The pious man of God, Rajab Ali Nikuguyan known as the Reverend Shaykh and Shaykh Rajab Ali Khayyat was born in Tehran in 1262 S.H./1883 CE.1 His father, Mashhadi Baqir was an ordinary worker. When Rajab Ali was 12, his father passed away and left Rajab Ali alone with no full-blooded brothers and sisters. There is no more knowledge at hand about the Shaykh's childhood. However, he quoted his mother himself as saying:
"One night when I was pregnant with you your father -who was then working in a restaurant -brought home some wholesome Kebabs. When I proceeded to eat, I found that you began to stir and beat my belly with your feet. I felt I should not eat from this food. I refrained from eating and asked your father why he had brought wholesome Kebabs that night, whereas the other nights he used to bring the customers' leftovers. He said he had actually brought these Kebabs without permission! So, I did not eat from that food."
This story indicates that the Shaykh's father did not have worth mentioning features. The Shaykh himself is quoted as saying:
"Doing good to and feeding a love of God by my father caused that God Almighty brought me to this world through his loins."
The Shaykh had five sons and four daughters. One of his daughters died in childhood.
His simple brick house that was bequeathed to him from his father was located on Mawlawi Avenue, Siyah ha (presently Shahid Muntazari) Alley. He lived in this small house the rest ofhis life. His son says:
'Whenever it rained, the ceiling began to drip. One day, an army general, along with some other governmental officials, came to our house. We had placed some basins and bowls under the rain dripping from the ceiling. Having seen our condition of living, he bought two pieces of land and showed them to my father, and said he had bought one for himself and one for him. My father replied: What we have is sufficient for us.'
Another of his sons says: 'When my life condition changed for the better I said to my father: 'Dear father! I have got four tomans and this brick house can be sold for sixteen tomans. So let me buy a new house on Shahbaz Avenue.'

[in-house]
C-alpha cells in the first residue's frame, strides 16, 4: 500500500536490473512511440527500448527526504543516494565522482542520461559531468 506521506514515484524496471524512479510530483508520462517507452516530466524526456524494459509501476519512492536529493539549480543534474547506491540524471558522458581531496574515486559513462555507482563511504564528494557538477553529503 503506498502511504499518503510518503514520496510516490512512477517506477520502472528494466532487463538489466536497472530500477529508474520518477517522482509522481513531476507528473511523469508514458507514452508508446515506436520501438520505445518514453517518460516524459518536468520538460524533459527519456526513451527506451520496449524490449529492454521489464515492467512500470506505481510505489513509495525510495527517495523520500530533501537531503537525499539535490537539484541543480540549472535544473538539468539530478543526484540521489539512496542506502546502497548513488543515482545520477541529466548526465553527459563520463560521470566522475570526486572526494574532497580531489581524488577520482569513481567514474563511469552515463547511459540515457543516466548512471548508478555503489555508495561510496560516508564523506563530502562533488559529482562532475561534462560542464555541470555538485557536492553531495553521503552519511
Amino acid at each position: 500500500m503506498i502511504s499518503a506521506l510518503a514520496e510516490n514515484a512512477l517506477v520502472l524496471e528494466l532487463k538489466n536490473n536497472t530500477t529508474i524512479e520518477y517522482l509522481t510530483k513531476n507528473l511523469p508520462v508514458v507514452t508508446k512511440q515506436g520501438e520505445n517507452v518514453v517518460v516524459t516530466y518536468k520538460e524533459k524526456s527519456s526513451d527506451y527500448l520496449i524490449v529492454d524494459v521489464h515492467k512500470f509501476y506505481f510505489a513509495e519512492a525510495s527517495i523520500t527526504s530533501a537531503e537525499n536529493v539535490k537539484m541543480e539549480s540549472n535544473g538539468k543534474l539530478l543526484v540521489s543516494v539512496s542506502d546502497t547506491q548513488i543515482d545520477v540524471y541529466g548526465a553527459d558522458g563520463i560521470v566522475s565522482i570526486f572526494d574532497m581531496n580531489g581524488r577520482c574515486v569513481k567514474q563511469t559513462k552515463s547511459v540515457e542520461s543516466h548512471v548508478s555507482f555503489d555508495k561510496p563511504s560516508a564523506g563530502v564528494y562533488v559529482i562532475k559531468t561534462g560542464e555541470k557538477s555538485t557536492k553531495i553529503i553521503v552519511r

The Shaykh said: "Whenever you wish go and buy one for yourself; for me, this one is good enough!"
He goes on to say: 'After my marriage, we prepared the two rooms upstairs and said to our father: 'High-ranking people come to visit you; so, please arrange for your meetings in these two rooms.' He replied:
"No way! Whoever wants to see me, let him come to sit in this dilapidated room."
The room he was talking about was a small one carpeted with a simple coarse mat made of cotton with a table for tailoring.
Interestingly enough, several years later, the reverend Shaykh let one of his rooms to a taxi driver named "Mashdi Yadullah" for twenty tomans a month. Later on, when the latter's wife gave birth to a daughter, the late Shaykh gave the name "Ma'suma" to her. When he recited adhan and aqama into the baby's ears, he placed a two toman bank-note in the comer of her swaddling clothes, and said:
"Aqha Yadullah! Now your expenses have increased; from this month instead of twenty tomans pay only eighteen tomans (for rent)."
The reverend Shaykh's clothing was very simple and neat. The type of clothing he used to wear was a set of clothes like that of Ulama including a cloak, a skullcap, and a robe.
What was interesting about him was that even in his dressing too, his intention was to attain God's pleasure. The only time he put on a robe to please others; he was reproached for that in his spiritual state.
His account of this event is as follows: "Nafs (carnal desire) is a strange thing; one night I found I was veiled (in darkness) and was unable to achieve divine grace, like I attained before. I probed into the matter, and upon humble requesting, I found out that the previous afternoon, when one of the nobles of Tehran came to visit me, he said that he liked to perform the evening and the night prayers with me (as prayer leader). So, in order to please him, I put on my robe while performing prayers. ..!"
His reverence never cared for delicious meals. Most often, he used such simple foods as potatoes and puddings. At the tablecloth, he would kneel down facing the qibla and kind of bending over the food. Sometimes he would also hold up the plate in his hands while eating. He would always eat with full appetite. Sometimes he would put some of his food in the plate of a friend that he could reach out (as a sign of respect). While eating, he would not talk, and the others would also keep silent out of respect for him. If someone invited him to a feast, he would accept or reject it with some deliberation. Nevertheless, he would most often accept his friends' invitations.
He would not mind eating out; however, he was conscious of the effect of food on one's soul, and regarded some spiritual changes as a consequence of eating certain foods. Once, while he was traveling to Mashhad by train, he felt some spiritual contraction. He made an appeal (to Ahlul Bayt (a)), then after a while he was informed by intuition that the spiritual contraction had been the consequence of drinking of the tea served by the train's restaurant.2